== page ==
Justice of the Peace Jacquelyn Wright can’t seem to find any. She’s handled small-claims cases in her Precinct 4 courtroom for many years and is seeking re-election in 2014. She submitted a petition with more than the number of signatures required for her to be placed on the primary ballot. But Tarrant County Republican Party chairwoman Jennifer Hall rejected the petition and declared Wright ineligible to run.
Last week, Wright sued Hall in a Tarrant County civil district court and asked that judge for an injunction to allow her to remain on the ballot. The primary is March 4. With no Democrat having filed to run, that’s pretty much the general election.
Neither Wright nor Hall returned calls requesting comment for this article. In her lawsuit, Wright said she provided 351 valid signatures. Texas election law doesn’t require Hall to verify their validity, Wright alleged in the suit, because the petitions were circulated by workers who were under oath. Wright was only required to submit 250 signatures.
A Republican Party insider who asked for anonymity said Hall rejected the signatures because Wright’s petition didn’t make clear that she’s running in the Republican primary. Petitions must include a party affiliation, because anyone who signs such a petition is ineligible to vote in another party’s primary. Hall consulted with the secretary of state before making the decision, the source said.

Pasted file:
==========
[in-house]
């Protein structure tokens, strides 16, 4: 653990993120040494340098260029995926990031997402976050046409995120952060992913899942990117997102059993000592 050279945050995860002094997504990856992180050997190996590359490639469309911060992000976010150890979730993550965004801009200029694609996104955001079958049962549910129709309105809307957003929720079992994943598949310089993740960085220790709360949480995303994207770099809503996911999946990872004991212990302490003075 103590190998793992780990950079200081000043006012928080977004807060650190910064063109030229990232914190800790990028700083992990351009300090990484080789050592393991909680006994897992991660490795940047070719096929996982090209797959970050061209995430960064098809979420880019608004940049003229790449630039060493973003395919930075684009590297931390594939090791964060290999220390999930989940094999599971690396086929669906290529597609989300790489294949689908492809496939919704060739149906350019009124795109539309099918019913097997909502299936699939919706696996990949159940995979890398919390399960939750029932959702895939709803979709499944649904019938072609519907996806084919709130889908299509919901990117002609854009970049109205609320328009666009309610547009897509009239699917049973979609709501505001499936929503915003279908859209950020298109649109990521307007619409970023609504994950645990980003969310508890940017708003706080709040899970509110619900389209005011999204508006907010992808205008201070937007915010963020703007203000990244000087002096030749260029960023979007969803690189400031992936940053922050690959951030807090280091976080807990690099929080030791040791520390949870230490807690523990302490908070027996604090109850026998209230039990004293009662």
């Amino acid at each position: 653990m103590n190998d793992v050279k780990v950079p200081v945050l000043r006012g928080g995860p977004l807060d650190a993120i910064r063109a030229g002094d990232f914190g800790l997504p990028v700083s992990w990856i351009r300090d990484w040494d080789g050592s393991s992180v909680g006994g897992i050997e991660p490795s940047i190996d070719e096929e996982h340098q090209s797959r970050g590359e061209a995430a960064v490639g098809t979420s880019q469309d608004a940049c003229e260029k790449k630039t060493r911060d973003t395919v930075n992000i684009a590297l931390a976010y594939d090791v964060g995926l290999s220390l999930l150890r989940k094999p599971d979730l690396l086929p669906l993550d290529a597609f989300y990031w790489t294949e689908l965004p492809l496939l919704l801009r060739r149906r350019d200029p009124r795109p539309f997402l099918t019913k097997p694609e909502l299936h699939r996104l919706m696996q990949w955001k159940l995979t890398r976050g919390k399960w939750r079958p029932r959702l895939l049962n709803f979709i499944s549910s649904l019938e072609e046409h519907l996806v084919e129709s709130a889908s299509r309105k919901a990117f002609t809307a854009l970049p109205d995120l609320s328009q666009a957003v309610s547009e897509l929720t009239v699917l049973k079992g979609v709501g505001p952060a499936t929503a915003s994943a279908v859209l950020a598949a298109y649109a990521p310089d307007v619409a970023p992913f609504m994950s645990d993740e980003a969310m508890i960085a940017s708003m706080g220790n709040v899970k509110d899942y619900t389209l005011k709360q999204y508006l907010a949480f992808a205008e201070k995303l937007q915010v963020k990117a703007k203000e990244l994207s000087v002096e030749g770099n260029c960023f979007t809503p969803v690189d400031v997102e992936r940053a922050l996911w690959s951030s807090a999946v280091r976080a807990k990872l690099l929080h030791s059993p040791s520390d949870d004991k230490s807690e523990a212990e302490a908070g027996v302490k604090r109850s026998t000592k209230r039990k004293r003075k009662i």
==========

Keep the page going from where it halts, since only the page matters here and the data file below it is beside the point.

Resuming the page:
Wright’s job, with its $105,000 salary, hangs in the balance, and she apparently needs the money. A local couple sued Wright last year after a dispute over a house that Wright leased to them with an option to buy. Richard and Ginger Moore later accused Wright of not having clear title to the house. A bank foreclosed on the property, and the Moores moved out, sued Wright, and asked that their down payment and other money be returned. Wright filed for bankruptcy. Later, she asked Fort Worth Weekly not to write about the case because she feared it might hurt her chance at re-election and said she needed another term to qualify for a pension. The Weekly wrote the story anyway.
Needless to say, the Moores aren’t crying over Wright’s difficulties in getting her name on the ballot. They’ve been telling people for the past year that Wright needs to be removed from the bench. “If she can’t handle her own personal affairs, how can she handle anyone else’s?” Ginger Moore said. “It’s our civic duty to come out and say, ‘Hello, constituents, did you know this is what your justice of the peace in Precinct 4 has done?’ I hope to God her name stays off that ballot.”
Wright’s only Republican challenger, Vickie L. Phillips, wouldn’t comment on the petition but said Wright has proven herself to be inaccessible and “rough with everybody, whether it’s attorneys, plaintiffs, or defendants.”